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US Reps write Ugandan President on anti-homosexual law

The US Republican Executive Committee Members of the Tom Lantos Human Rights Commission  has appeal to the Ugandan President, Mr Yoweri Kaguta Museveni to soft pedal on the proposed anti-homosexual law.

The letter signed by  Frank Wolf, Chris Smith, Rep. Joe Pitts,Trent Franks, and Anh “Joseph” Cao for the committee  frowned at the   life sentence and mandatory death penalty the Uganda government is planning to entrench in it constitution.

The letter reads in part thus

Dear President Museveni:
We write to you in our capacity as Republican Executive Committee Members of the Tom Lantos Human Rights Commission in the U.S. House of Representatives.

We were deeply troubled to learn of legislation being considered in the Ugandan parliament that would reportedly penalize a single act of homosexual conduct with a life sentence and a mandatory death penalty if the person is HIV-positive.

While we understand that the legislation is being amended, we still urge you to oppose it.
President Ronald Reagan famously referred to the U.S. Constitution as a “covenant we have made not only with ourselves, but with all of mankind.”  In this spirit, we, as elected officials, aim to advocate for human liberty and dignity around the world.

As such, we ask that your government continue to make it clear that you are opposed to such legislation and that you do everything within your constitutional authority to stop such legislation from becoming law in Uganda.

Earlier this month, American faith leaders Charles Colson of Prison Fellowship Ministries, Robert P. George of Princeton University and Timothy George of Beeson Divinity School voiced “grave concern” in a letter to Ugandan faith leaders characterizing this proposed legislation in the following way: “The harshness of these proposals is, we believe, inconsistent with a Christian spirit of love and mercy.”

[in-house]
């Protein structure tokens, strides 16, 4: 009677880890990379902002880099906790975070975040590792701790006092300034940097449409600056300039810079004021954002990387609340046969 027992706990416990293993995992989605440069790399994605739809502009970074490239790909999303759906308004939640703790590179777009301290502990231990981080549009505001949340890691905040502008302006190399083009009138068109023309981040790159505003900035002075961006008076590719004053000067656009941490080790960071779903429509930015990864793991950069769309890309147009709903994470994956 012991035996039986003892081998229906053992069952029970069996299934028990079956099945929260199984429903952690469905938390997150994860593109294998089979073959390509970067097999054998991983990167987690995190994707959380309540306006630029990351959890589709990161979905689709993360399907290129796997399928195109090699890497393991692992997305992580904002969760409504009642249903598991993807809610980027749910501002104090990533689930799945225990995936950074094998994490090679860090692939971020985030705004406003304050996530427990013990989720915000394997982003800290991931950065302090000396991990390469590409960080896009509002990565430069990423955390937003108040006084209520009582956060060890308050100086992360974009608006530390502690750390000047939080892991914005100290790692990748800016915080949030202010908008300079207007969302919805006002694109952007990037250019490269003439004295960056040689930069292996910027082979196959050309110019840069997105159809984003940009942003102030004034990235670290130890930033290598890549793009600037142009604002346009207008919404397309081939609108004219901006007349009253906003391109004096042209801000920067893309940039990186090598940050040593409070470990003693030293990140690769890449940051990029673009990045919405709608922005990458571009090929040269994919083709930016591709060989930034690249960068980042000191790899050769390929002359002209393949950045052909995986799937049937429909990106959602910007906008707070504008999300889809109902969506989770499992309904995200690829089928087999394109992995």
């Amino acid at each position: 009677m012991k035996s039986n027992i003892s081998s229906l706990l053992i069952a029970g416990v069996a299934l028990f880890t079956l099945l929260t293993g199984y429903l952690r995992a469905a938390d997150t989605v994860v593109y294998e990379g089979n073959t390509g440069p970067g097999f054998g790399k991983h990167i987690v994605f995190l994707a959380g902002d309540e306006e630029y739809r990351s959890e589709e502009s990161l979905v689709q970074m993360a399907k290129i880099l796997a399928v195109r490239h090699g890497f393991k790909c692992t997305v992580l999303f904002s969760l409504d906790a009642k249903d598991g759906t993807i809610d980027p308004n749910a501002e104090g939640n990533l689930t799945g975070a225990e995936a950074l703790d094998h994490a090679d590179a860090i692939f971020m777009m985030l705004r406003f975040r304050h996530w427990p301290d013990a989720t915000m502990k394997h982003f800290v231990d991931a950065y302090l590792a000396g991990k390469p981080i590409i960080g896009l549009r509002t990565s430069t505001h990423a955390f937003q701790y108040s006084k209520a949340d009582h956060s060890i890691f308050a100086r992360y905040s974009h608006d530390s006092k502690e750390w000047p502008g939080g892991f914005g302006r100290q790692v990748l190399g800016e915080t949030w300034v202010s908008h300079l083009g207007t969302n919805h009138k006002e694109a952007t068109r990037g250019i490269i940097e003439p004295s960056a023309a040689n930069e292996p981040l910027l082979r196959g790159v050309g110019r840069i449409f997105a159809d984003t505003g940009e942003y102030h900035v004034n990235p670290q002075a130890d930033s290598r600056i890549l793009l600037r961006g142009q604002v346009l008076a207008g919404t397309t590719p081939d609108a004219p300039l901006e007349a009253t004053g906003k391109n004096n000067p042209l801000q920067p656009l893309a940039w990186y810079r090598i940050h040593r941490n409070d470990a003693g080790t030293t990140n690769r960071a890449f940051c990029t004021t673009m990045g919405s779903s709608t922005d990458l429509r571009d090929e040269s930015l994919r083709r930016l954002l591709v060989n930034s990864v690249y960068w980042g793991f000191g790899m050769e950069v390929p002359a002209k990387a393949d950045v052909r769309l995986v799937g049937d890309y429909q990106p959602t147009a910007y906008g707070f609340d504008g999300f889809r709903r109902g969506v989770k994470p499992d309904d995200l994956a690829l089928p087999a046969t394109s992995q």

As you may know these men are the primary architects of a historic document called the Manhattan Declaration, which at the time of its release on November 20, 2009, was signed by more than 140 leaders representing every branch of American Christianity.

The Manhattan Declaration has been characterized as a call to “Christian Conscience.”

As Members of Congress, and as men of faith, we support the principles set forth in the Manhattan Declaration and are thankful for the principled position of these faith leaders on a host of issues, from the sanctity of life for the unborn and others, to religious freedom, to human dignity, to the belief that marriage is an institution between one man and one woman.

Furthermore, we firmly believe that people of faith have a moral obligation to be involved in the public square.

In fact, people of faith have been central to many of the great moral debates of modern times, including the abolition of the slavery and racial segregation, the call to end apartheid and discrimination, and the battle against human trafficking just to name a few.

Often times these individuals were propelled by a foundational Christian belief in the inherent dignity and worth of all men and women.  We believe this legislation, if enacted, would be antithetical to that premise.

Thank you for your consideration of these concerns.

Sincerely,

Rep. Chris Smith

Rep. Joe Pitts

Rep. Trent Franks

Rep. Anh “Joseph” Cao


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Comments expressed here do not reflect the opinions of vanguard newspapers or any employee thereof.